The Anderson male prepares to launch into the tree where his giraffe carcass was stashed, Photograph by James Tyrrell

While the carcass was being hoisted, one of the hyenas managed to grab hold of the back leg of the giraffe. This was the make or break moment for the leopard. It turned into a tug of war with the leopard up the tree and the hyena dangling in mid air hanging on to the giraffe’s leg. We could not believe what was transpiring in front of us. The hyena eventually conceded, falling back to the ground, and the exhausted leopard had claimed back the kill that he no doubt worked very hard for!


He approaches the carcass. Photograph by James Tyrrell

We were left speechless by this raw display of brute strength. We watched the Anderson male for another couple of minutes before deciding to leave him with his hard-earned kill.

Every day in the wilderness could potentially produce the best sighting of one’s life. All it requires is a bit of patience, some luck and perseverance.  Nature has an uncanny way of rewarding one if these characteristics are in place. Go out there and enjoy yourself. The script has been written, all you need to do is be part of it.

Filed under Wildlife

About the Author

Werner Breedt

Field Guide

Werner guided at Londolozi from 2014-2016, but misses it so much now that he is based down in the Western Cape that he begged to be able to continue contributing to the blog. Look out for his posts on a wide range of ...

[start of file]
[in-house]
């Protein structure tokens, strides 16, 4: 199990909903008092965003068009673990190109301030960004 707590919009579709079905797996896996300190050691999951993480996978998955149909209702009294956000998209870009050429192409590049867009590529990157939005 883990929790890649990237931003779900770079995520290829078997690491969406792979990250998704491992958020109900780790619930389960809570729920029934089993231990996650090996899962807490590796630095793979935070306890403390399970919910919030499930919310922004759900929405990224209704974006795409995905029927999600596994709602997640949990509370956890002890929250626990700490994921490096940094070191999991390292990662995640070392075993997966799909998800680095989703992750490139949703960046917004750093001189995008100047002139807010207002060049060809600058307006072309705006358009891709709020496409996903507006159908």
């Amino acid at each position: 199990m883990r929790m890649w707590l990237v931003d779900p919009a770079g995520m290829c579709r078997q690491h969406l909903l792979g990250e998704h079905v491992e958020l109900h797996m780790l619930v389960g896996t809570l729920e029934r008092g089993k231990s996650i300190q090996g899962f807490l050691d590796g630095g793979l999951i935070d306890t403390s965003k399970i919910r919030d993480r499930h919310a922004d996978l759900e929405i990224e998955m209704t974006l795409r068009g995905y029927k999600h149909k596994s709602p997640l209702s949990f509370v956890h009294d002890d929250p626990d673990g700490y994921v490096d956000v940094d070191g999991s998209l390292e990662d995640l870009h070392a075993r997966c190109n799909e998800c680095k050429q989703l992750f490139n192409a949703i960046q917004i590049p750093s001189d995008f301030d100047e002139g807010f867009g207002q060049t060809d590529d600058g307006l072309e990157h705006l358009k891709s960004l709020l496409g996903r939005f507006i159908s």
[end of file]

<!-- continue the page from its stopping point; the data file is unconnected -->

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on The Best Sighting I’ve Been In

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Regards. Rocco Rossouw

Great pictures.

Ian Hall

I think the most obvious thing is overlooked here, these viewings happened because the animals completed ignored the Land Rovers and that is testament to decades of good practice and land management

Jill Larone

Wow, what an incredible story Werner, and I’m sure even more incredible to see! You definitely have the best job in the world and live in the most magical place.


Good morning Jill! The experience was incredible and yes Londolozi is a special place where sightings like these could potentially happen around the corner. It all comes back to what Ian said about the management of the reserve

Cynthia House

Wow what an amazing experience that must have been.


It was unbelievable Cynthia! It was an experience second to none!


That is absolutely true Ian! We are extremely fortunate to have the luxury of viewing these animals in their natural habitat, and sometimes only a couple of feet away from us. It took a long time to earn the trust of these animals and we need to be thankful for hours, months and years of patience shown by our predecessors